Sustainable finance will become more accessible
Sustainability concerns are also deeply affecting the finance world. In 2022, we can expect sustainable finance to become more accessible to both professional and retail investors. A growing number of millennials is, indeed, looking to align their financial behaviour with their eco-conscious beliefs. Several startups, including Moneyfarm, Clim8 and Circa5000, have already jumped on this opportunity. Through apps and digital platforms, they empower non-finance professionals to invest in sustainable ETFs in a few clicks. Other startups are providing solutions to help users track and limit the carbon footprint of their everyday spending. For instance, Doconomy has created a debit card that shows users the carbon footprint of the items they purchase and caps spending once they has reached a certain level of carbon emissions. Doconomy is one to watch in this space as it ranked among the top 20% of over 3000 startups rated by Early Metrics (in July 2020).
Biotech will transform cosmetics into a greener, healthier sector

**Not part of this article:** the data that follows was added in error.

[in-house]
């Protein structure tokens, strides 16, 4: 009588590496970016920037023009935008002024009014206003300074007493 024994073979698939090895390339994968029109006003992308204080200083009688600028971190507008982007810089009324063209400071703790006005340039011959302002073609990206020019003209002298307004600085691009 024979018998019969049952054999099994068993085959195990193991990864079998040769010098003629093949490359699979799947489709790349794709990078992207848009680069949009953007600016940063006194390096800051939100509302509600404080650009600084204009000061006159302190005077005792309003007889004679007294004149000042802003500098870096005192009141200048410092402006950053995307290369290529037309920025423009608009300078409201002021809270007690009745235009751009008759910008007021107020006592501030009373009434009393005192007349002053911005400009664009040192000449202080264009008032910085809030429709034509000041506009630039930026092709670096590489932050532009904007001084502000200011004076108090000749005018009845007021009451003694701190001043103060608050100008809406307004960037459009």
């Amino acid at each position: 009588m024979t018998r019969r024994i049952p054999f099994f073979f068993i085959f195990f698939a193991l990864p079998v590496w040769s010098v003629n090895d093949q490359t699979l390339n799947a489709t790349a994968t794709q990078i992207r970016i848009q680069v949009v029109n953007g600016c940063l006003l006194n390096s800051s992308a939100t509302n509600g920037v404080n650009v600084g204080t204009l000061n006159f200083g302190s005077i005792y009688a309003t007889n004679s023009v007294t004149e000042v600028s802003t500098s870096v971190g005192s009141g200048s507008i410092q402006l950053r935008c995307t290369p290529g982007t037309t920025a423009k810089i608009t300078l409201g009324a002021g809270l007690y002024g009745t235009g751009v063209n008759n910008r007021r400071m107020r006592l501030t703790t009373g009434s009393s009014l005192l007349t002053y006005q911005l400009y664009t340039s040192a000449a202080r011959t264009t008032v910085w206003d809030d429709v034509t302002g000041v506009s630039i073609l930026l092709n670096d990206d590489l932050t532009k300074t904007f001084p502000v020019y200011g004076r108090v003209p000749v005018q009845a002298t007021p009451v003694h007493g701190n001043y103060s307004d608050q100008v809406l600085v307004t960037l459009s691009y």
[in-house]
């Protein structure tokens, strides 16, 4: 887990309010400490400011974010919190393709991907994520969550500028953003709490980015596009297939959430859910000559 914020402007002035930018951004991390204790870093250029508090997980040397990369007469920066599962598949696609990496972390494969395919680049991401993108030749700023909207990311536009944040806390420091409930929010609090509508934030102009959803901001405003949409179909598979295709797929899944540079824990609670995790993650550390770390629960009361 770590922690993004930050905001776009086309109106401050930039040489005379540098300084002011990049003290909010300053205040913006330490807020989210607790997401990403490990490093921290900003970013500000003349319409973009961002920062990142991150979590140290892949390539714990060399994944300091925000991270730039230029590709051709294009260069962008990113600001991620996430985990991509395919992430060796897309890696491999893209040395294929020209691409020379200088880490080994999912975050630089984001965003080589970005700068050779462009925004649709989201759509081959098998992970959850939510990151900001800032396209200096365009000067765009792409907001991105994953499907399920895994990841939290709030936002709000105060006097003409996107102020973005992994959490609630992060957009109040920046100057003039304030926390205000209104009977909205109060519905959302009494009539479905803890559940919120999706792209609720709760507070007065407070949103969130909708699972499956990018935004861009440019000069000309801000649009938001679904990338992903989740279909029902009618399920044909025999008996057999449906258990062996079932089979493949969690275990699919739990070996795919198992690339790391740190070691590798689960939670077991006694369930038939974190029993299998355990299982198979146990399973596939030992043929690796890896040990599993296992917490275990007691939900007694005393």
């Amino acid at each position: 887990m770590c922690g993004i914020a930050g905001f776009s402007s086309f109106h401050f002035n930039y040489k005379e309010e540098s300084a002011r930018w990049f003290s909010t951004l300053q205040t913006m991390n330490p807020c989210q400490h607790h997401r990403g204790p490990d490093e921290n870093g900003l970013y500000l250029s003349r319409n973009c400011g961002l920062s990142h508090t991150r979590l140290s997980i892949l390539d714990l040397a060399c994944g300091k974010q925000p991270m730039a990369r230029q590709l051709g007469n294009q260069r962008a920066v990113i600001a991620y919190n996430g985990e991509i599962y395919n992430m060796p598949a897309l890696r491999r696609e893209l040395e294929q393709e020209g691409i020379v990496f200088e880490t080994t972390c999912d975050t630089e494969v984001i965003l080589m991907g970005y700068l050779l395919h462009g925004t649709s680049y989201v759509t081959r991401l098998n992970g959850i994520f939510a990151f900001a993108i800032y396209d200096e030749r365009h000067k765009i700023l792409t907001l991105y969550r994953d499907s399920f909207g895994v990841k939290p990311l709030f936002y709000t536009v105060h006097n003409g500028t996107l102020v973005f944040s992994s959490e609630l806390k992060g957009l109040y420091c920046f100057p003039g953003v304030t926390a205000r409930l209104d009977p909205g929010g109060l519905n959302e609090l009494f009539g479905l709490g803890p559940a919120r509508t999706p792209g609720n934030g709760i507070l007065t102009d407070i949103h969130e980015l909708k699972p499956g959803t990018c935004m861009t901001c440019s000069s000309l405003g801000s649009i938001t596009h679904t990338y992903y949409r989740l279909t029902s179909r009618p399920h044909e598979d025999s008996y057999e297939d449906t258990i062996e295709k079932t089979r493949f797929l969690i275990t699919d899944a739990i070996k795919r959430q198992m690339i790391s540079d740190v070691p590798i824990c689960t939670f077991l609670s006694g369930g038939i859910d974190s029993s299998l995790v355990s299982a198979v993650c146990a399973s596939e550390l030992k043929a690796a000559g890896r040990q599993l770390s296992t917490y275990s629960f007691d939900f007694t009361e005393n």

Perhaps a less talked about trend on the horizon is that of biotech for the cosmetics sector. A growing number of companies are coupling the power of nature with cutting-edge biotechnology for healthier and more efficient cosmetics. Progress in genetic editing has opened the door to the production of synthetic ingredients that mimic natural ones. This could help protect natural resources that are typically exploited for this sector. In a further effort to green this industry, many players are moving away from petroleum-based ingredients to bio-massed derived ones. For example, the make-up company LAST (part of Global Bioenergies) makes its products long-lasting thanks to isododecane that is not derived from petroleum (as it usually is) but is obtained by fermenting plants. Biosurfactants are also on the rise, offering better alternatives to traditional foaming ingredients which can have a negative impact on skin health. The University of Manchester’s biotech spin-out Holiferm is among the startups striving to make biosurfactant cheaper and more efficient, having recently raised £6.8M to upscale production.